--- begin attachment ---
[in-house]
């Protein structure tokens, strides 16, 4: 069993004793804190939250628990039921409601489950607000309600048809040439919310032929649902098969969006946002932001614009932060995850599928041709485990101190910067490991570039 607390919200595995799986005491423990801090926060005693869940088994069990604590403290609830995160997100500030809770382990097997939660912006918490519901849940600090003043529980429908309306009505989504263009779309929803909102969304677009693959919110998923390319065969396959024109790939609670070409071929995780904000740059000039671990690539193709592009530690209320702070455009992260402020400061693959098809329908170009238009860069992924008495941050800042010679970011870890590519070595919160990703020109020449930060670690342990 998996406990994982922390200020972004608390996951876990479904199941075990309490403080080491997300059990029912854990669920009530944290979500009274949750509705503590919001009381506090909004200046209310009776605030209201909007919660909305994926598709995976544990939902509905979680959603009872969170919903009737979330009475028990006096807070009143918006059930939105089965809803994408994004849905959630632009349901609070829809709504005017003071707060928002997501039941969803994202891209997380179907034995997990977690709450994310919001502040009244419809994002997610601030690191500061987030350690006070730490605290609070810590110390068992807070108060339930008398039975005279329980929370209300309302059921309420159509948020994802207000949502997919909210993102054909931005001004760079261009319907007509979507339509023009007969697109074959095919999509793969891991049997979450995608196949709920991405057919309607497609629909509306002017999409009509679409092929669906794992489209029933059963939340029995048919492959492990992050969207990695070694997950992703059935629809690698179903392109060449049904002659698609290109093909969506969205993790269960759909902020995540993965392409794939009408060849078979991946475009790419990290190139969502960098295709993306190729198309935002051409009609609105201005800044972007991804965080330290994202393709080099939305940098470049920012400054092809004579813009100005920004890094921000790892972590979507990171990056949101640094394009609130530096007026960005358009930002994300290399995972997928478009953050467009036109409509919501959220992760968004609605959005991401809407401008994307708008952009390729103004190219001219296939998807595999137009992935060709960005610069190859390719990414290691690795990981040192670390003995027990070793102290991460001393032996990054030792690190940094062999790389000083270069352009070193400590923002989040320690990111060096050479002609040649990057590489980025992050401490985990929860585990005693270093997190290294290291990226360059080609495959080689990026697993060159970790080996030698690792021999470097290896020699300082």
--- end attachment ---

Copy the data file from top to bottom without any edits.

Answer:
[in-house]
């Protein structure tokens, strides 16, 4: 069993004793804190939250628990039921409601489950607000309600048809040439919310032929649902098969969006946002932001614009932060995850599928041709485990101190910067490991570039 607390919200595995799986005491423990801090926060005693869940088994069990604590403290609830995160997100500030809770382990097997939660912006918490519901849940600090003043529980429908309306009505989504263009779309929803909102969304677009693959919110998923390319065969396959024109790939609670070409071929995780904000740059000039671990690539193709592009530690209320702070455009992260402020400061693959098809329908170009238009860069992924008495941050800042010679970011870890590519070595919160990703020109020449930060670690342990 998996406990994982922390200020972004608390996951876990479904199941075990309490403080080491997300059990029912854990669920009530944290979500009274949750509705503590919001009381506090909004200046209310009776605030209201909007919660909305994926598709995976544990939902509905979680959603009872969170919903009737979330009475028990006096807070009143918006059930939105089965809803994408994004849905959630632009349901609070829809709504005017003071707060928002997501039941969803994202891209997380179907034995997990977690709450994310919001502040009244419809994002997610601030690191500061987030350690006070730490605290609070810590110390068992807070108060339930008398039975005279329980929370209300309302059921309420159509948020994802207000949502997919909210993102054909931005001004760079261009319907007509979507339509023009007969697109074959095919999509793969891991049997979450995608196949709920991405057919309607497609629909509306002017999409009509679409092929669906794992489209029933059963939340029995048919492959492990992050969207990695070694997950992703059935629809690698179903392109060449049904002659698609290109093909969506969205993790269960759909902020995540993965392409794939009408060849078979991946475009790419990290190139969502960098295709993306190729198309935002051409009609609105201005800044972007991804965080330290994202393709080099939305940098470049920012400054092809004579813009100005920004890094921000790892972590979507990171990056949101640094394009609130530096007026960005358009930002994300290399995972997928478009953050467009036109409509919501959220992760968004609605959005991401809407401008994307708008952009390729103004190219001219296939998807595999137009992935060709960005610069190859390719990414290691690795990981040192670390003995027990070793102290991460001393032996990054030792690190940094062999790389000083270069352009070193400590923002989040320690990111060096050479002609040649990057590489980025992050401490985990929860585990005693270093997190290294290291990226360059080609495959080689990026697993060159970790080996030698690792021999470097290896020699300082």